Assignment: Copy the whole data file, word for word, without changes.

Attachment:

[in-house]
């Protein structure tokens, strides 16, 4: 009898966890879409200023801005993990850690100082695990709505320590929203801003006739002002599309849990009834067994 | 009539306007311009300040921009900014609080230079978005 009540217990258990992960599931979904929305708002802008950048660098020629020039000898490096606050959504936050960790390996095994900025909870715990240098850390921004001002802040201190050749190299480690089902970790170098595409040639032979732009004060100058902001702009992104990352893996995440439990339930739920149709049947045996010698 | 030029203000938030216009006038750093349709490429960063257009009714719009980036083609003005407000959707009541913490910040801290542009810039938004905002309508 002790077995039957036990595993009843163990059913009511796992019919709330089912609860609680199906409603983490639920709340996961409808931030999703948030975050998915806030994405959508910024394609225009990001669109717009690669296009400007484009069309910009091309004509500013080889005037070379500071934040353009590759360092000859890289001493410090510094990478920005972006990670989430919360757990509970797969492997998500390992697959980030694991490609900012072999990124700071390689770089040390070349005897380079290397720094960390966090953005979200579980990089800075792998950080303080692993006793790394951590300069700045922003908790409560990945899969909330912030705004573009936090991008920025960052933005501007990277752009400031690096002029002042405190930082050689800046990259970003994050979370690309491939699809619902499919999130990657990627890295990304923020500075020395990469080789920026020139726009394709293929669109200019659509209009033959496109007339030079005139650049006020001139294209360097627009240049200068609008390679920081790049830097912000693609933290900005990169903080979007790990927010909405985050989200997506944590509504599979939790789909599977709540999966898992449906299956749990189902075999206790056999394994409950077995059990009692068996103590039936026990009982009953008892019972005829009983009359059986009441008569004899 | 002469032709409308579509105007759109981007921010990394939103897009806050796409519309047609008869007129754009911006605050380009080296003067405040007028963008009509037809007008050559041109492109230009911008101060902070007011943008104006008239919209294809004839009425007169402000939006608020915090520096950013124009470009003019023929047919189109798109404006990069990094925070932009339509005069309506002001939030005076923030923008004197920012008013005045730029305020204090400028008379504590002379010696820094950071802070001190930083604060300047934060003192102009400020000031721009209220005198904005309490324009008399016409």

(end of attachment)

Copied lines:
[in-house]
């Protein structure tokens, strides 16, 4: 009898966890879409200023801005993990850690100082695990709505320590929203801003006739002002599309849990009834067994 | 009539306007311009300040921009900014609080230079978005 009540217990258990992960599931979904929305708002802008950048660098020629020039000898490096606050959504936050960790390996095994900025909870715990240098850390921004001002802040201190050749190299480690089902970790170098595409040639032979732009004060100058902001702009992104990352893996995440439990339930739920149709049947045996010698 | 030029203000938030216009006038750093349709490429960063257009009714719009980036083609003005407000959707009541913490910040801290542009810039938004905002309508 002790077995039957036990595993009843163990059913009511796992019919709330089912609860609680199906409603983490639920709340996961409808931030999703948030975050998915806030994405959508910024394609225009990001669109717009690669296009400007484009069309910009091309004509500013080889005037070379500071934040353009590759360092000859890289001493410090510094990478920005972006990670989430919360757990509970797969492997998500390992697959980030694991490609900012072999990124700071390689770089040390070349005897380079290397720094960390966090953005979200579980990089800075792998950080303080692993006793790394951590300069700045922003908790409560990945899969909330912030705004573009936090991008920025960052933005501007990277752009400031690096002029002042405190930082050689800046990259970003994050979370690309491939699809619902499919999130990657990627890295990304923020500075020395990469080789920026020139726009394709293929669109200019659509209009033959496109007339030079005139650049006020001139294209360097627009240049200068609008390679920081790049830097912000693609933290900005990169903080979007790990927010909405985050989200997506944590509504599979939790789909599977709540999966898992449906299956749990189902075999206790056999394994409950077995059990009692068996103590039936026990009982009953008892019972005829009983009359059986009441008569004899 | 002469032709409308579509105007759109981007921010990394939103897009806050796409519309047609008869007129754009911006605050380009080296003067405040007028963008009509037809007008050559041109492109230009911008101060902070007011943008104006008239919209294809004839009425007169402000939006608020915090520096950013124009470009003019023929047919189109798109404006990069990094925070932009339509005069309506002001939030005076923030923008004197920012008013005045730029305020204090400028008379504590002379010696820094950071802070001190930083604060300047934060003192102009400020000031721009209220005198904005309490324009008399016409």